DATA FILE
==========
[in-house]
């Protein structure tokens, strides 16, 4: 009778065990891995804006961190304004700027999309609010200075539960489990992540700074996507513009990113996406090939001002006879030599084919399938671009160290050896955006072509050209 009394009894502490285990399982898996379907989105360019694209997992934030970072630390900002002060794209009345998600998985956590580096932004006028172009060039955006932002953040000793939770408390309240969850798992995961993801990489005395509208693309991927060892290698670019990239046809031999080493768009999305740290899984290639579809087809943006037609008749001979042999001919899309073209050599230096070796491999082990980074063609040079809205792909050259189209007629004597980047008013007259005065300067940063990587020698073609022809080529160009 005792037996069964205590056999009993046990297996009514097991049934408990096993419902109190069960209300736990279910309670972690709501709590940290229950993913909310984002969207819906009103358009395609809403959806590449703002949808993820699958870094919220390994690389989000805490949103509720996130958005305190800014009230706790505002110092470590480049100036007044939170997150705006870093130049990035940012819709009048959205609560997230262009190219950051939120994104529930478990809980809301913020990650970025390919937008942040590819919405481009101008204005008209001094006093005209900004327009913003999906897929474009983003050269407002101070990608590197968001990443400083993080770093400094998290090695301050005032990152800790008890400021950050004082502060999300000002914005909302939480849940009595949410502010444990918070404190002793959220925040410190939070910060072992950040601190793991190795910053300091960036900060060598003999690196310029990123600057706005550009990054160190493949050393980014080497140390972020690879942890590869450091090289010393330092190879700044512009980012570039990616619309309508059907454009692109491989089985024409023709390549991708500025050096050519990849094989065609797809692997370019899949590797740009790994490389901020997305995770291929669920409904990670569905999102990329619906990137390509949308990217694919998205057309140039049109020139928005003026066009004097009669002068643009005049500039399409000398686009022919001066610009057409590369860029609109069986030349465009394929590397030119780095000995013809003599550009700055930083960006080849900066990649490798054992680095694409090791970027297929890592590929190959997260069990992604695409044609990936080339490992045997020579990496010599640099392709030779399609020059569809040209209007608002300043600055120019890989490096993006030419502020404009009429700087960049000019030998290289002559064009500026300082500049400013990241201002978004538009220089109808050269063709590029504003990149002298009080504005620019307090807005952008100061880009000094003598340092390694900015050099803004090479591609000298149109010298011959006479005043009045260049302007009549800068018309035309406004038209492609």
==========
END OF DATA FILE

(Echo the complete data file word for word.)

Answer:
[in-house]
């Protein structure tokens, strides 16, 4: 009778065990891995804006961190304004700027999309609010200075539960489990992540700074996507513009990113996406090939001002006879030599084919399938671009160290050896955006072509050209 009394009894502490285990399982898996379907989105360019694209997992934030970072630390900002002060794209009345998600998985956590580096932004006028172009060039955006932002953040000793939770408390309240969850798992995961993801990489005395509208693309991927060892290698670019990239046809031999080493768009999305740290899984290639579809087809943006037609008749001979042999001919899309073209050599230096070796491999082990980074063609040079809205792909050259189209007629004597980047008013007259005065300067940063990587020698073609022809080529160009 005792037996069964205590056999009993046990297996009514097991049934408990096993419902109190069960209300736990279910309670972690709501709590940290229950993913909310984002969207819906009103358009395609809403959806590449703002949808993820699958870094919220390994690389989000805490949103509720996130958005305190800014009230706790505002110092470590480049100036007044939170997150705006870093130049990035940012819709009048959205609560997230262009190219950051939120994104529930478990809980809301913020990650970025390919937008942040590819919405481009101008204005008209001094006093005209900004327009913003999906897929474009983003050269407002101070990608590197968001990443400083993080770093400094998290090695301050005032990152800790008890400021950050004082502060999300000002914005909302939480849940009595949410502010444990918070404190002793959220925040410190939070910060072992950040601190793991190795910053300091960036900060060598003999690196310029990123600057706005550009990054160190493949050393980014080497140390972020690879942890590869450091090289010393330092190879700044512009980012570039990616619309309508059907454009692109491989089985024409023709390549991708500025050096050519990849094989065609797809692997370019899949590797740009790994490389901020997305995770291929669920409904990670569905999102990329619906990137390509949308990217694919998205057309140039049109020139928005003026066009004097009669002068643009005049500039399409000398686009022919001066610009057409590369860029609109069986030349465009394929590397030119780095000995013809003599550009700055930083960006080849900066990649490798054992680095694409090791970027297929890592590929190959997260069990992604695409044609990936080339490992045997020579990496010599640099392709030779399609020059569809040209209007608002300043600055120019890989490096993006030419502020404009009429700087960049000019030998290289002559064009500026300082500049400013990241201002978004538009220089109808050269063709590029504003990149002298009080504005620019307090807005952008100061880009000094003598340092390694900015050099803004090479591609000298149109010298011959006479005043009045260049302007009549800068018309035309406004038209492609």